Cystic Fibrosis Canada
Cystic fibrosis (CF) is the most common fatal genetic disease affecting Canadian children and young adults. One in every 3,600 children born in Canada has CF, which occurs when a child inherits two abnormal genes, one from each parent.…
Cystic fibrosis (CF) is the most common fatal genetic disease affecting Canadian children and young adults. One in every 3,600 children born in Canada has CF, which occurs when a child inherits two abnormal genes, one from each parent. Approximately, one in 25 Canadians carry an abnormal version of the gene responsible for CF. Carriers do not have CF, nor do they exhibit any of the symptoms of the disease.
Over 4,000 Canadians live with CF, which affects their lungs and digestive system, where the linings of these vital organs become clogged with thick mucus. This can lead to chest infections, persistent cough, wheezing and shortness of breath, bowel disturbances, weight loss or failure to gain weight, salty tasting sweat, infertility in men and decreased fertility in women.
The median age of survival for Canadians with CF was 50.9 years in 2013, over 25 years higher than it was in the early 1980s. However, the complications of ongoing infections and inflammation in the lungs, which eventually lead to loss of lung function, cause death in the majority of people with CF. Other frequent complications include difficulty in digesting fats and proteins and vitamin deficiencies due to loss of pancreatic enzymes.
While there is no cure for CF, remarkable progress in CF research has been made since 1989, when Canadian researchers at the Hospital for Sick Children (SickKids) discovered the gene responsible for CF — CFTR.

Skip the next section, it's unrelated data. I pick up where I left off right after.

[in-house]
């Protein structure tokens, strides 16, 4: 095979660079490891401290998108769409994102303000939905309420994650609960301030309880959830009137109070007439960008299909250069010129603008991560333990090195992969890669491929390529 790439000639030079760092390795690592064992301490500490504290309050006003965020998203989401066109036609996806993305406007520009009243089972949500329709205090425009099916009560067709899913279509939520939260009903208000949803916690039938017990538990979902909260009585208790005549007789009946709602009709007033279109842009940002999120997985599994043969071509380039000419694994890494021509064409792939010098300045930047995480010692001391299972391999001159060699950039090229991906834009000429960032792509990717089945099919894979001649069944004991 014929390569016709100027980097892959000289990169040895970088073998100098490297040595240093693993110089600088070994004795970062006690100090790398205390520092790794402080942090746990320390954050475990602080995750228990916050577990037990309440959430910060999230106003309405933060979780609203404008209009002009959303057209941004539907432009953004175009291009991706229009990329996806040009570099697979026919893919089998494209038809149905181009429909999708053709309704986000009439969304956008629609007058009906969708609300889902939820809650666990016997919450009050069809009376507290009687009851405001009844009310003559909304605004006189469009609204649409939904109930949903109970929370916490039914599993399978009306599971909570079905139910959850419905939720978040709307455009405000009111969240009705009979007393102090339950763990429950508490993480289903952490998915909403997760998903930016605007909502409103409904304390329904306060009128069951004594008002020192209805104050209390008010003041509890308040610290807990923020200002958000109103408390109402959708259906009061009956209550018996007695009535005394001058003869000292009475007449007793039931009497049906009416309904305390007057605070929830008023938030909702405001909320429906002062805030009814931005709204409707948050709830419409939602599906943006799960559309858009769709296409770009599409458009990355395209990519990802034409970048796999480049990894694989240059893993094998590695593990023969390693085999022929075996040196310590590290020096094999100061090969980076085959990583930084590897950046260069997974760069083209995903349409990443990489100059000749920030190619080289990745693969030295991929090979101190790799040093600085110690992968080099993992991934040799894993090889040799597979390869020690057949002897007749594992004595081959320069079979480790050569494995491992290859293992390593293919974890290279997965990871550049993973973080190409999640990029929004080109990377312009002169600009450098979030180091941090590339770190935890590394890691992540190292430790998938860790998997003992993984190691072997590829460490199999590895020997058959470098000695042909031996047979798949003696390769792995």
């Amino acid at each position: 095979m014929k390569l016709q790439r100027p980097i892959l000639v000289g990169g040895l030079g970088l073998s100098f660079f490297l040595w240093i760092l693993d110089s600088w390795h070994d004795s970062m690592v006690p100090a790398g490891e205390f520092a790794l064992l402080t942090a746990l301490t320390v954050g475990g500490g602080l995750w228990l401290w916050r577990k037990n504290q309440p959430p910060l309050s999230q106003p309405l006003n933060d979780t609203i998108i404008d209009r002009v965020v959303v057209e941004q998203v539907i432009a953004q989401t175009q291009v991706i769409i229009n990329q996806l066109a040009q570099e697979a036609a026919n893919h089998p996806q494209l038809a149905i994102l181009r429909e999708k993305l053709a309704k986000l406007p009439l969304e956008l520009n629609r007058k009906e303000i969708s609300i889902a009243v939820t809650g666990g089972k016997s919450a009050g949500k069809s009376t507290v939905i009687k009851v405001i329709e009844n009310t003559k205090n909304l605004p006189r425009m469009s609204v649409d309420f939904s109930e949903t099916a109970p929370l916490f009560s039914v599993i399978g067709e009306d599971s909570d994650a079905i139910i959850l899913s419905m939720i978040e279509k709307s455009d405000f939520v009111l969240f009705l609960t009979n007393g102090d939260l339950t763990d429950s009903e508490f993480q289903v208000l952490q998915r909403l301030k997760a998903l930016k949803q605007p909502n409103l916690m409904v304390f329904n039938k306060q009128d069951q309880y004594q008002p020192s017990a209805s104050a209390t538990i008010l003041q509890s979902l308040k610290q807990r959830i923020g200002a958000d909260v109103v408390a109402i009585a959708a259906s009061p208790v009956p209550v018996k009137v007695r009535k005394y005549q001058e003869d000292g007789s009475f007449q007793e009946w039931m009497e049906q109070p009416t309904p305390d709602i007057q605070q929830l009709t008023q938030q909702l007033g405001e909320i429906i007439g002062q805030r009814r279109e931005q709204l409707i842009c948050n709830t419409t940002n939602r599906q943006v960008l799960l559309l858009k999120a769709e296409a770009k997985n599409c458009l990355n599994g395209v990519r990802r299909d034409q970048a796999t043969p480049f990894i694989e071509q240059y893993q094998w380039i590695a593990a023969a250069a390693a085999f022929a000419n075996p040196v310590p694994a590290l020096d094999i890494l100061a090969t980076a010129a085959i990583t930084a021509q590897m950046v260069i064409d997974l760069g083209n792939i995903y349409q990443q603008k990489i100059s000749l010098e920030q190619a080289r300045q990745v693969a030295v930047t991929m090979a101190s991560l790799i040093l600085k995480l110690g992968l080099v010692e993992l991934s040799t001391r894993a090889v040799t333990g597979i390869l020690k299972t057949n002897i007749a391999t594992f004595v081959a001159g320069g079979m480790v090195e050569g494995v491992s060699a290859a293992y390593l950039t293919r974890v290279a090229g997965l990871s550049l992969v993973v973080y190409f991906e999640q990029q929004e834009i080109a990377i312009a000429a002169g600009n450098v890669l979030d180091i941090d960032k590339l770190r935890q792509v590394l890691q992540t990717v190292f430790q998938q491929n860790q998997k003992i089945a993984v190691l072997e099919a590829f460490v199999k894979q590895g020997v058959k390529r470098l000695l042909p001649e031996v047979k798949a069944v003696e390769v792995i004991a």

“Over the past decade there has been tremendous progress with regard to therapy discovery conducted using generic cells induced to possess a particular CF mutant protein,” Dr. Christine Bear, Senior Scientist and Co-Director of the CF Centre at SickKids, said in a press release. “While this approach led to the discovery of a drug called Kalydeco, we believe that a new discovery strategy is needed during the upcoming 10 years to find the next generation of therapies effective in treating all CF patients.”
Kalydeco is also a very expensive medication, one that is not covered by all provinces in Canada. Also, because of different CFTR mutations and the uniqueness of each patient, Kalydeco is only effective for a small population of those with CF. “While this is a big step for CF, there is still much work to be done,” added Dr Bear.
Stem cells may provide some of the answers Dr. Bear and others are searching for. Cystic Fibrosis Canada, a national charitable not-for-profit corporation established in 1960 to find a cure or control for CF, recently funded Dr. Bear and her team at SickKids for their project, ‘Individualizing cystic fibrosis therapy.’
Dr. Bear’s lab is developing a resource of induced pluripotent stem cells or iPS cells from a cohort of patients with CF to represent the Canadian patient population. Patient-specific iPS cells will then be differentiated into lung epithelium and used to assess, explain and eventually predict individual specific responses to emerging therapies.
The approach, the first of its kind in Canada, will enable the future implementation of techniques to monitor functional correction of CFTR — techniques that are essential for pre-clinical trials comparing patient-specific responses to CF therapies and the identification of the best treatment for each CF patient.
While the work is in the early stages, it does offer hope that new approaches defeating CF can be made available some day soon.